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Make Time for Breakfast for Mental Health

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There are many reasons breakfast is quotably the most important meal of the day, and you can add mental health to the top of that list.  Making time to eat breakfast can reduce your chances of mood disorders, as reported by study which followed breakfast patterns and mental health status of participants over 5 years.

The study, published by Cambridge University in the fall of 2019, followed 1304 participants aged 26-36 and determined three eating patterns which were demonstrated in the cohort of volunteers.  Traditional caloric intake was defined as highest intakes at traditional, routine times of day such as breakfast, lunch and dinner; grazing caloric intake was defined as steady intake throughout the whole day; and late caloric intake was defined as either a later breakfast or a skipped breakfast, combined with higher consumption in the evenings.

After the 5-year follow-up, the people who followed the “late” pattern of eating had a higher incidence of mood disorder (approximately a 1.73-fold increase).  Those who followed the traditional eating pattern had the lowest prevalence of a mood disorder, and the participants who had developed a mood disorder had been following the late pattern of eating for the past 5 years.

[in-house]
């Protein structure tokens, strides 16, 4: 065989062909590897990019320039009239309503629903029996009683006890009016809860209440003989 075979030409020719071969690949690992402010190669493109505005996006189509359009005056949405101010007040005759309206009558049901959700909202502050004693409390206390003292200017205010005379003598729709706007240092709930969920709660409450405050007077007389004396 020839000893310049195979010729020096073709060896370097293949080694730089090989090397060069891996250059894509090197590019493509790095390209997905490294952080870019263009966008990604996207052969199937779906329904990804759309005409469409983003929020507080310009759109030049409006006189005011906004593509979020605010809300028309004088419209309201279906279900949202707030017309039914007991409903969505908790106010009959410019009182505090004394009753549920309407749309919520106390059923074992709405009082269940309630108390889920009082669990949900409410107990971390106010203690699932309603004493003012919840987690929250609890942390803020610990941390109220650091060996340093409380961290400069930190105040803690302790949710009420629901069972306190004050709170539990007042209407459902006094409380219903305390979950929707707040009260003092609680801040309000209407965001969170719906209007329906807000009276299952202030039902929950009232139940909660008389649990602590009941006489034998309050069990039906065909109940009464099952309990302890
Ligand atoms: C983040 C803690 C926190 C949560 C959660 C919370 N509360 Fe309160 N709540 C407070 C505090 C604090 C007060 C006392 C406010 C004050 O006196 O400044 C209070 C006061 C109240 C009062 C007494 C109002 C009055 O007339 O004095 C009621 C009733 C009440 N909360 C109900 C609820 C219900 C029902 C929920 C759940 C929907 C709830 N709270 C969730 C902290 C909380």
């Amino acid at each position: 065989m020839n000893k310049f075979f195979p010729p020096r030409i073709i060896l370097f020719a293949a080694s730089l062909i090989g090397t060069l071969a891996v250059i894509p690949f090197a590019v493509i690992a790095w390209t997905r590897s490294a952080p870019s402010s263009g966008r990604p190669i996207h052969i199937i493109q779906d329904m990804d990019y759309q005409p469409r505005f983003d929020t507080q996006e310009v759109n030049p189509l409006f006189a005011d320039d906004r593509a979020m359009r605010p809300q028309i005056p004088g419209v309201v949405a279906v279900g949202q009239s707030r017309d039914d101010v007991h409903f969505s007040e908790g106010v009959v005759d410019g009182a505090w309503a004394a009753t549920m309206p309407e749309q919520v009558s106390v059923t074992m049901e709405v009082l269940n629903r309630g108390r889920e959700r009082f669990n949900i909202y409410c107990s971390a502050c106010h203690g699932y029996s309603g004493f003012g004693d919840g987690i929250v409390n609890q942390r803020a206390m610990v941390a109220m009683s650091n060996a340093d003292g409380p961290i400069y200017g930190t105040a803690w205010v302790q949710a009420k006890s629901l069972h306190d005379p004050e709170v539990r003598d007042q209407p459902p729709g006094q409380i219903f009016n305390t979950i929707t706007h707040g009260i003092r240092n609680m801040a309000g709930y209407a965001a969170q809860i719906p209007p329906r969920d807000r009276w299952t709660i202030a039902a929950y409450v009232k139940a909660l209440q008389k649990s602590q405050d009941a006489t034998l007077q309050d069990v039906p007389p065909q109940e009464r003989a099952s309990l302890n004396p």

The exploratory study found that meal timing influences psychological states.  Without further insight into the nutritional composition of the participants’ breakfasts, it is hard to know if later breakfast times resulted in less nutritious food choices; but it seems like a logical factor.  Also, was the risk of depression and other mood disorders related to less self-care (such as not eating regularly) which demonstrated a propensity towards depression that was already in place independent of breakfast habits–creating a chicken-or-the-egg situation? These are interesting points to bring up with your mental healthcare professional.

 This study would have been more interesting if it had also accounted for nutritional deficiencies (which play a large role in neurobiology and psychology), but it does a good job of defining common eating patterns and the potential outcomes associated with missing breakfast.

References

Wilson, J.E., et al. “An Eating Pattern Characterised by Skipped or Delayed Breakfast Is Associated with Mood Disorders among an Australian Adult Cohort.” Psychological Medicine, 16 Oct. 2019, https://doi.org/10.1017/S0033291719002800.

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